“I would be very supportive of the idea that properly trained teachers could carry concealed firearms,” said Sen. Richard H. Black (R-Loudoun). “There’s no way you’d have 20 innocent children gunned down if you had teachers who could help to defend themselves.”
Philip Van Cleave, who heads the Virginia Citizens Defense League, said he would like to see the state eliminate the gun-free zones surrounding schools. As an interim step, he would support arming teachers and other staff.
“We’d prefer to just see that [gun-free zone] go away, not just [for] teachers but even parents or whoever,” he said. “They’re carrying everywhere else. Why do we not trust them on school grounds? Gun-free zones don’t work, and telling people with permits they can’t carry on school property — the people you don’t want carrying on school property don’t have permits.”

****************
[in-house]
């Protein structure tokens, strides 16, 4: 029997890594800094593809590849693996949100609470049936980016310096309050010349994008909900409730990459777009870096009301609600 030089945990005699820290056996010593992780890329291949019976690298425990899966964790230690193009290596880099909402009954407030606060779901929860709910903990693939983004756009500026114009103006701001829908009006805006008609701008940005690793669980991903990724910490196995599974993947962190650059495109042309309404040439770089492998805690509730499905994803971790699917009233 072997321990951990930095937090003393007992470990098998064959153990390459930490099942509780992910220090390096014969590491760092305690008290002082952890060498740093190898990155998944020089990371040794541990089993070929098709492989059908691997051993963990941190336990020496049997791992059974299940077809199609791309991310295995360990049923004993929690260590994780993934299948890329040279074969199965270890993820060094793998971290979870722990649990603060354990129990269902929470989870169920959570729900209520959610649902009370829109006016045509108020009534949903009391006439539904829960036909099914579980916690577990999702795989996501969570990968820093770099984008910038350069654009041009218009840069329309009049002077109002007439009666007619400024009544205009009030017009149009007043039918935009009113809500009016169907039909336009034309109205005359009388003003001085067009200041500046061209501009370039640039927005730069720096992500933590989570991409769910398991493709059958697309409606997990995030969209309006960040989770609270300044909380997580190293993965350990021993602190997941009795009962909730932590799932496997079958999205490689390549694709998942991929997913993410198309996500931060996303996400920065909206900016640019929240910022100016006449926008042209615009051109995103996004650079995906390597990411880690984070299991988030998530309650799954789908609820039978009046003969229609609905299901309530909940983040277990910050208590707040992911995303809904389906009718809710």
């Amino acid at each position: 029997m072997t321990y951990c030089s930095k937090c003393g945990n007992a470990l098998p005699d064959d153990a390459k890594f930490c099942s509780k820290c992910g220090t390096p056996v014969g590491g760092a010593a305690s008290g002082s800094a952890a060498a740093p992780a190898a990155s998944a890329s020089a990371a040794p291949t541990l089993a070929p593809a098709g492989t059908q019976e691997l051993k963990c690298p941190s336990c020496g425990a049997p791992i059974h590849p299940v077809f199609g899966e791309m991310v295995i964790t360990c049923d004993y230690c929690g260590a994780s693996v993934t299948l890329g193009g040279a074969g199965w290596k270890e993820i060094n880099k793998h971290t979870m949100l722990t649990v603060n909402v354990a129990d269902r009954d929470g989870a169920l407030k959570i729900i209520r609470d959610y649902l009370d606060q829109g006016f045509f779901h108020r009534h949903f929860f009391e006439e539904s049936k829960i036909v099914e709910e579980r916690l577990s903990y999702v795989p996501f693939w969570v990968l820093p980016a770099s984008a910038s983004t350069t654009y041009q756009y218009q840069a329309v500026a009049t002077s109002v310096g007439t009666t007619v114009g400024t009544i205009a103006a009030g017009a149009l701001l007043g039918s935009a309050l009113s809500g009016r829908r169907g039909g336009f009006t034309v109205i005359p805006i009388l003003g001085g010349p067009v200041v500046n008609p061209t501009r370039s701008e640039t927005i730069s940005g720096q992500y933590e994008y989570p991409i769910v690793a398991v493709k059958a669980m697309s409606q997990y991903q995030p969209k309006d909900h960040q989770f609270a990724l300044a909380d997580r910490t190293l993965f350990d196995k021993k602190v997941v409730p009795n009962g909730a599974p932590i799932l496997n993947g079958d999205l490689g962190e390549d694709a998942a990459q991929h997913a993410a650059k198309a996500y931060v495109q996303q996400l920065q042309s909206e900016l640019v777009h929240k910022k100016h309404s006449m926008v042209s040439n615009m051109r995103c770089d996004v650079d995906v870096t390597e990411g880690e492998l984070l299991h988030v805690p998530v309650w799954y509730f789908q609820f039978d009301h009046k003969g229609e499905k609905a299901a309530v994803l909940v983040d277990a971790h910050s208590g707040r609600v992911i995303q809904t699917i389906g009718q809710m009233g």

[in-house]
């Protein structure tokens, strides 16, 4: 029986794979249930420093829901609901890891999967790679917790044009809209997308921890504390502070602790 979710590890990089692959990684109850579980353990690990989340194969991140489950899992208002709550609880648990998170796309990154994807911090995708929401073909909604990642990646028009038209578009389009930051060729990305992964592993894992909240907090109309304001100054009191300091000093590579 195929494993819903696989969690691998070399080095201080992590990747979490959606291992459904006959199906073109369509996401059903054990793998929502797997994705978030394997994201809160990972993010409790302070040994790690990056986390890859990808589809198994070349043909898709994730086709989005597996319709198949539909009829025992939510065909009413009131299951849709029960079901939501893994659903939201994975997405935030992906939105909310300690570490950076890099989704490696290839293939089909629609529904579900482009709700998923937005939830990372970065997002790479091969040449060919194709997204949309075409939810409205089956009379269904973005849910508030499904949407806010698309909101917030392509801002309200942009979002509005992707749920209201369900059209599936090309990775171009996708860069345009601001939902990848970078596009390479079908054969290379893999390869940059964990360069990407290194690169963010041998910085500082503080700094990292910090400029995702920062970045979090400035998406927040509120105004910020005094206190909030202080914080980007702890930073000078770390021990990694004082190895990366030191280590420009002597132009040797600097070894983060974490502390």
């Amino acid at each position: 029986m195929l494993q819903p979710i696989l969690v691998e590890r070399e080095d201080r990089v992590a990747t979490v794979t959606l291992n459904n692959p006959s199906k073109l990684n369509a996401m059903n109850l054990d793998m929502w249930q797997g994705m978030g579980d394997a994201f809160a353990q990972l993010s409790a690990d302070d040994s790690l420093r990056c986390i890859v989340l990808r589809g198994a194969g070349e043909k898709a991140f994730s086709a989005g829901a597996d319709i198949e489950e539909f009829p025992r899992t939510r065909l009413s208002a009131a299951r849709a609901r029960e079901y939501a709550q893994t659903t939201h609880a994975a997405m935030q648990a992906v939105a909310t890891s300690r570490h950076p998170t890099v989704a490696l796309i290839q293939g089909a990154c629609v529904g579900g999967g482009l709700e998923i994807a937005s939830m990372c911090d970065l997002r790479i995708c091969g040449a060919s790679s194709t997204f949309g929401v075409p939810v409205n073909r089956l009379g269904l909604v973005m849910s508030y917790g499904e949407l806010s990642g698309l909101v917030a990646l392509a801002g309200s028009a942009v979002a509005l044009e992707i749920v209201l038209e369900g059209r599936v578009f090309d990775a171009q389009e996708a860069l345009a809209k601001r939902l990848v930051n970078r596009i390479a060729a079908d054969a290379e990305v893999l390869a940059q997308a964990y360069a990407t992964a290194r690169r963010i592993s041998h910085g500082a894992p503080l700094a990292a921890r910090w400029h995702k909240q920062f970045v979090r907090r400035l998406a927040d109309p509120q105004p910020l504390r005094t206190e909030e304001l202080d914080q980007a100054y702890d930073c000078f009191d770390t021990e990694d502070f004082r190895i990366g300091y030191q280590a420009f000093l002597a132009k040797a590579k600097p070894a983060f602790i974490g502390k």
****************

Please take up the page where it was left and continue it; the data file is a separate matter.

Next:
The same people who begrudge public schools every nickel for textbooks, who want to voucher them out of existence, are willing to expend all kinds of resources to militarize them. Suburban schools like Newtown, anyway. Inner city schools already have all the metal detectors and armed guards they need.
As bizarre as it might seem to be militarizing our elementary schools, remember that for half a century, the fate of pretty much the whole world hung on an arms race and the doctrine of MAD, or Mutually Assured Destruction. Doctor Strangeloves at RAND and other institutes created complex war game scenarios to calculate the odds of survival–and the military industrial complex ground out more and more complex and redundant weaponry to improve them. If the enemy has developed an anti-missile technology, you deploy a vehicle that scatters more warheads that could possibly be shot down as it re-enters the atmosphere, any one of which is big enough to wreak unimaginable destruction. The idea is to ratchet up the costs of war to an intolerable level. Retaliation has to be so sure and certain that even the boldest adversary won’t dare to strike first.